When he got back, we discussed whether we wanted to set up the tents for the night. We both decided that there were no good camping spots on the beach and so we decided that we would spend the night on the boat. Without tents to pack up in the morning we felt we could get an early start for our last days sail in the morning. Bill decided to take my sleeping spot on the bow. I unstrapped the bed boards I had made from the stern of the boat. The boards when set up provide a sleeping platform between the centerboard trunk and cockpit seats. Between the seats and the boards a suitable area was available for me to sleep on.
It proved to be a cooler night than we had the previous nights. Previous nights we hadn't used any blankets as it was warm. Since we weren't using blankets at previous camp sites, we had buried them inside the cuddy cabin. Between the cool night and our damp clothing (our clothing never seemed to dry out the whole trip) we were a little chilled during the night. The Friday night traffic also seemed to be a little heavier than other nights. It seemed like a barge came by about once an hour. Always shinning their search lights on us and waking us up. Their wakes also tossed the boat around a little bit. Then, about four in the morning I heard what I thought was Bill snoring very loud. When I sat up, Bill was sitting up too and was wondering if I was snoring. I looked at the shore about that time to see a wild pig running down the shoreline. I heard others in the brush. We both agreed that it had been a good decision to stay on the boat that night. I would not have wanted to be a tent with wild hogs running around. They can be nasty.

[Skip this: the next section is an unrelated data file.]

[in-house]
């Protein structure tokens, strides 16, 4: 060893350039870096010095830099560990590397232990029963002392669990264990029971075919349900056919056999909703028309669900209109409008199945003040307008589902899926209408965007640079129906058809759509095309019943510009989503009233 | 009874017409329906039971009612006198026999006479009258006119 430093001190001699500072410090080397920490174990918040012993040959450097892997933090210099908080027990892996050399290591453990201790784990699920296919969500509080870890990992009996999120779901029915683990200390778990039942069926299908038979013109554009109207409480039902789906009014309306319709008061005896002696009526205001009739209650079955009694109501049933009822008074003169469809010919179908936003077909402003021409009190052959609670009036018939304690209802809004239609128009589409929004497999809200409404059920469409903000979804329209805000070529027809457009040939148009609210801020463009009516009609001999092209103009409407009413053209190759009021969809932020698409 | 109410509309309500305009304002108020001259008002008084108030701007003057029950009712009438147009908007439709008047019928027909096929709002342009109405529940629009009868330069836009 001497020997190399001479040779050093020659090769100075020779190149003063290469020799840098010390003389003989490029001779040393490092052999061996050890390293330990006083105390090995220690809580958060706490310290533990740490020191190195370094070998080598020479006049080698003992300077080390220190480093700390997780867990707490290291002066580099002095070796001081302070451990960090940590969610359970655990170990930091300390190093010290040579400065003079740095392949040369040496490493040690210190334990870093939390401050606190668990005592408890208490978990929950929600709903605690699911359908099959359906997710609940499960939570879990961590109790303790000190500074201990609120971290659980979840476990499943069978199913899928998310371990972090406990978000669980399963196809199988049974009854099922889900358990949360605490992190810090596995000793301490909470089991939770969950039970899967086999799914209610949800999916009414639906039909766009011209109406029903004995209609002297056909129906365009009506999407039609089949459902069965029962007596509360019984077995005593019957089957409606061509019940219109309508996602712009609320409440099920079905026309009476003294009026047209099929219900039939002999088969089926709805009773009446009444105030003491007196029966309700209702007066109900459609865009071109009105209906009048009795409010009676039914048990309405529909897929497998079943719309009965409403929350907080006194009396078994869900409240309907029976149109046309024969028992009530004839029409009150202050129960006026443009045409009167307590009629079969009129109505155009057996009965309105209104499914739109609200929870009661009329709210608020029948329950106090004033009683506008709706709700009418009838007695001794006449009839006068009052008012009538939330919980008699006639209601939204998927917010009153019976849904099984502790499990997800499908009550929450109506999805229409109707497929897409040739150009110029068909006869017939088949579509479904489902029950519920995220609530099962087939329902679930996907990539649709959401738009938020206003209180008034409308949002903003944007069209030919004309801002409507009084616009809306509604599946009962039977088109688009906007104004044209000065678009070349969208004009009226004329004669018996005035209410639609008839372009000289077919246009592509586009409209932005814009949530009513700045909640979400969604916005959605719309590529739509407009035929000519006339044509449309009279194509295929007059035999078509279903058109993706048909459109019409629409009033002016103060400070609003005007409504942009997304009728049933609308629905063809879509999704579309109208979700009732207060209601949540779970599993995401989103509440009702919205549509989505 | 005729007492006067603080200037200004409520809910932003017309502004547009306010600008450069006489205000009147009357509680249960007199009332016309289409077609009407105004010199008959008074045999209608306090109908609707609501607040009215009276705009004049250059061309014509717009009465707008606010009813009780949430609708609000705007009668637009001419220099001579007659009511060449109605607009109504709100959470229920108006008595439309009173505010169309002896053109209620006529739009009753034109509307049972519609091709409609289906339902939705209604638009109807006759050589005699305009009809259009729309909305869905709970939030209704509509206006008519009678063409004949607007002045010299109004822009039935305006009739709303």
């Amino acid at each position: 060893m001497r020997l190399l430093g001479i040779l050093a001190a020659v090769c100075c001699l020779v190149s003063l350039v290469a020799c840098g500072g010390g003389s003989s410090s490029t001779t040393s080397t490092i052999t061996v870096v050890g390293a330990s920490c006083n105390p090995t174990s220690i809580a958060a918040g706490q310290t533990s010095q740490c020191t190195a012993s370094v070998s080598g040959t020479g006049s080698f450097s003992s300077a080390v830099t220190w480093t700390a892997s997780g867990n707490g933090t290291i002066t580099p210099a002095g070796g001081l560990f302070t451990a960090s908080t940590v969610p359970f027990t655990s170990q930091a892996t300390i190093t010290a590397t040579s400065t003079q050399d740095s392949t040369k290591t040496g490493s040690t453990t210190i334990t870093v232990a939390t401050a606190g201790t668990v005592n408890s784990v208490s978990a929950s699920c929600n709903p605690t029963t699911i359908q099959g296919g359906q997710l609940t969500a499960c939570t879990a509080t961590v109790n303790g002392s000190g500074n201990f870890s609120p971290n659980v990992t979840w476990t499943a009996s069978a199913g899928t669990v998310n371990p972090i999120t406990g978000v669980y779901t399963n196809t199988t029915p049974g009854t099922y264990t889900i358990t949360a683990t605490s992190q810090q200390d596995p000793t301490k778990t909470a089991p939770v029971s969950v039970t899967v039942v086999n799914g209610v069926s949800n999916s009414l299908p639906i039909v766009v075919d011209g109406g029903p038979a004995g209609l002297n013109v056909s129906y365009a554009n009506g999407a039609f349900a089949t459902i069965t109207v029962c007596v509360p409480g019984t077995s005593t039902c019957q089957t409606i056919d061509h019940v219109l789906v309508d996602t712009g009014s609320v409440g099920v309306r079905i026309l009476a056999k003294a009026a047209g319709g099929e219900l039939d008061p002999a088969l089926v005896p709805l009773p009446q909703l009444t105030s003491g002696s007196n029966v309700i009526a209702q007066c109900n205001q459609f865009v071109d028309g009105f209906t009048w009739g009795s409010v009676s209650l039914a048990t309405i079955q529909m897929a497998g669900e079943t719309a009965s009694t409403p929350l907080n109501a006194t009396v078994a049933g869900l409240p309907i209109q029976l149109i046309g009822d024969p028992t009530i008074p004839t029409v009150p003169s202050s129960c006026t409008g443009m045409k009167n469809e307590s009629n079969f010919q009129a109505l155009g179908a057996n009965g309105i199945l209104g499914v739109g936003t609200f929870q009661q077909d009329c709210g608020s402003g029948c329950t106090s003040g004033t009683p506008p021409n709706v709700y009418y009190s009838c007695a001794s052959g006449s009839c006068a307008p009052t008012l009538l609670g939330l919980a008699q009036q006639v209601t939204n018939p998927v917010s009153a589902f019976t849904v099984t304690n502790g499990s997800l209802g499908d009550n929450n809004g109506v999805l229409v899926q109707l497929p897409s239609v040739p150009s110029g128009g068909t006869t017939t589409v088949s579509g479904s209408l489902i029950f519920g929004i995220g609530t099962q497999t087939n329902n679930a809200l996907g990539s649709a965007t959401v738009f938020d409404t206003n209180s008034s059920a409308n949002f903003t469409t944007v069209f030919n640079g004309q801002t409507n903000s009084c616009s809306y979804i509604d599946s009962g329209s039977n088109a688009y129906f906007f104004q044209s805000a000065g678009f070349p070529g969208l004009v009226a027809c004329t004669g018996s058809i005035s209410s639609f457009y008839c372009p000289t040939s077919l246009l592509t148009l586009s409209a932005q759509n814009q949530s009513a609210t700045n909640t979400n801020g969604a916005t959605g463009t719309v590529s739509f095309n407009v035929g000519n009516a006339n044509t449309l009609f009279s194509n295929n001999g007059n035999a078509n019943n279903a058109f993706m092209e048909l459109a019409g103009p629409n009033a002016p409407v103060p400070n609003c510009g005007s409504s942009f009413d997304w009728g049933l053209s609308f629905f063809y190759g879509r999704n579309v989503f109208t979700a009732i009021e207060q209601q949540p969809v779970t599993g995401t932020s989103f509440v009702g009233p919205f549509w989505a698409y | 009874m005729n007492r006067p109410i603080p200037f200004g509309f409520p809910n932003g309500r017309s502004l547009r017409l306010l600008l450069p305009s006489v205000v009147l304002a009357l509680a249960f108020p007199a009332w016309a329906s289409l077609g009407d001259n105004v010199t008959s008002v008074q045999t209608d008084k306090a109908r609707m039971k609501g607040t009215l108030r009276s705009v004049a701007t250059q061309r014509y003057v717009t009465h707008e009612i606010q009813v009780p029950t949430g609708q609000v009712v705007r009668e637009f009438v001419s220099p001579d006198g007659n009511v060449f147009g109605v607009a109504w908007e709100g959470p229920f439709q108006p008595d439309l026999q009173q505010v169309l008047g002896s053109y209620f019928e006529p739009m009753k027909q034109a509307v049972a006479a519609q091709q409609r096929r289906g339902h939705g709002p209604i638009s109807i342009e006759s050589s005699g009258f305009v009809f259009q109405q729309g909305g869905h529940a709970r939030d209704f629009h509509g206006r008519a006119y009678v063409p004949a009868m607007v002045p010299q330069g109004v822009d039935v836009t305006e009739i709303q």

We got up Saturday morning, put up the bed boards, and put anything we needed out of the way into the cuddy cabin with less care than previous days and got the boat ready for our final day of sailing. This would be the shortest leg of the trip. As we started to push off from shore, we found that the wakes from the barges had pushed us a little further into the mud. We finally got the boat pushed out deep enough to attach the rudder. With the mainsail up, we headed north down the cut toward San Antonio Bay. We passed the Geezers and waved to them. They were just starting to stir. The wind was picking up already. Forecasts were for stronger winds than the day before. As we entered the bay we looked to the southeast, we could see boats coming out from Ayers Dugout (alternate camp). Cedar Bayou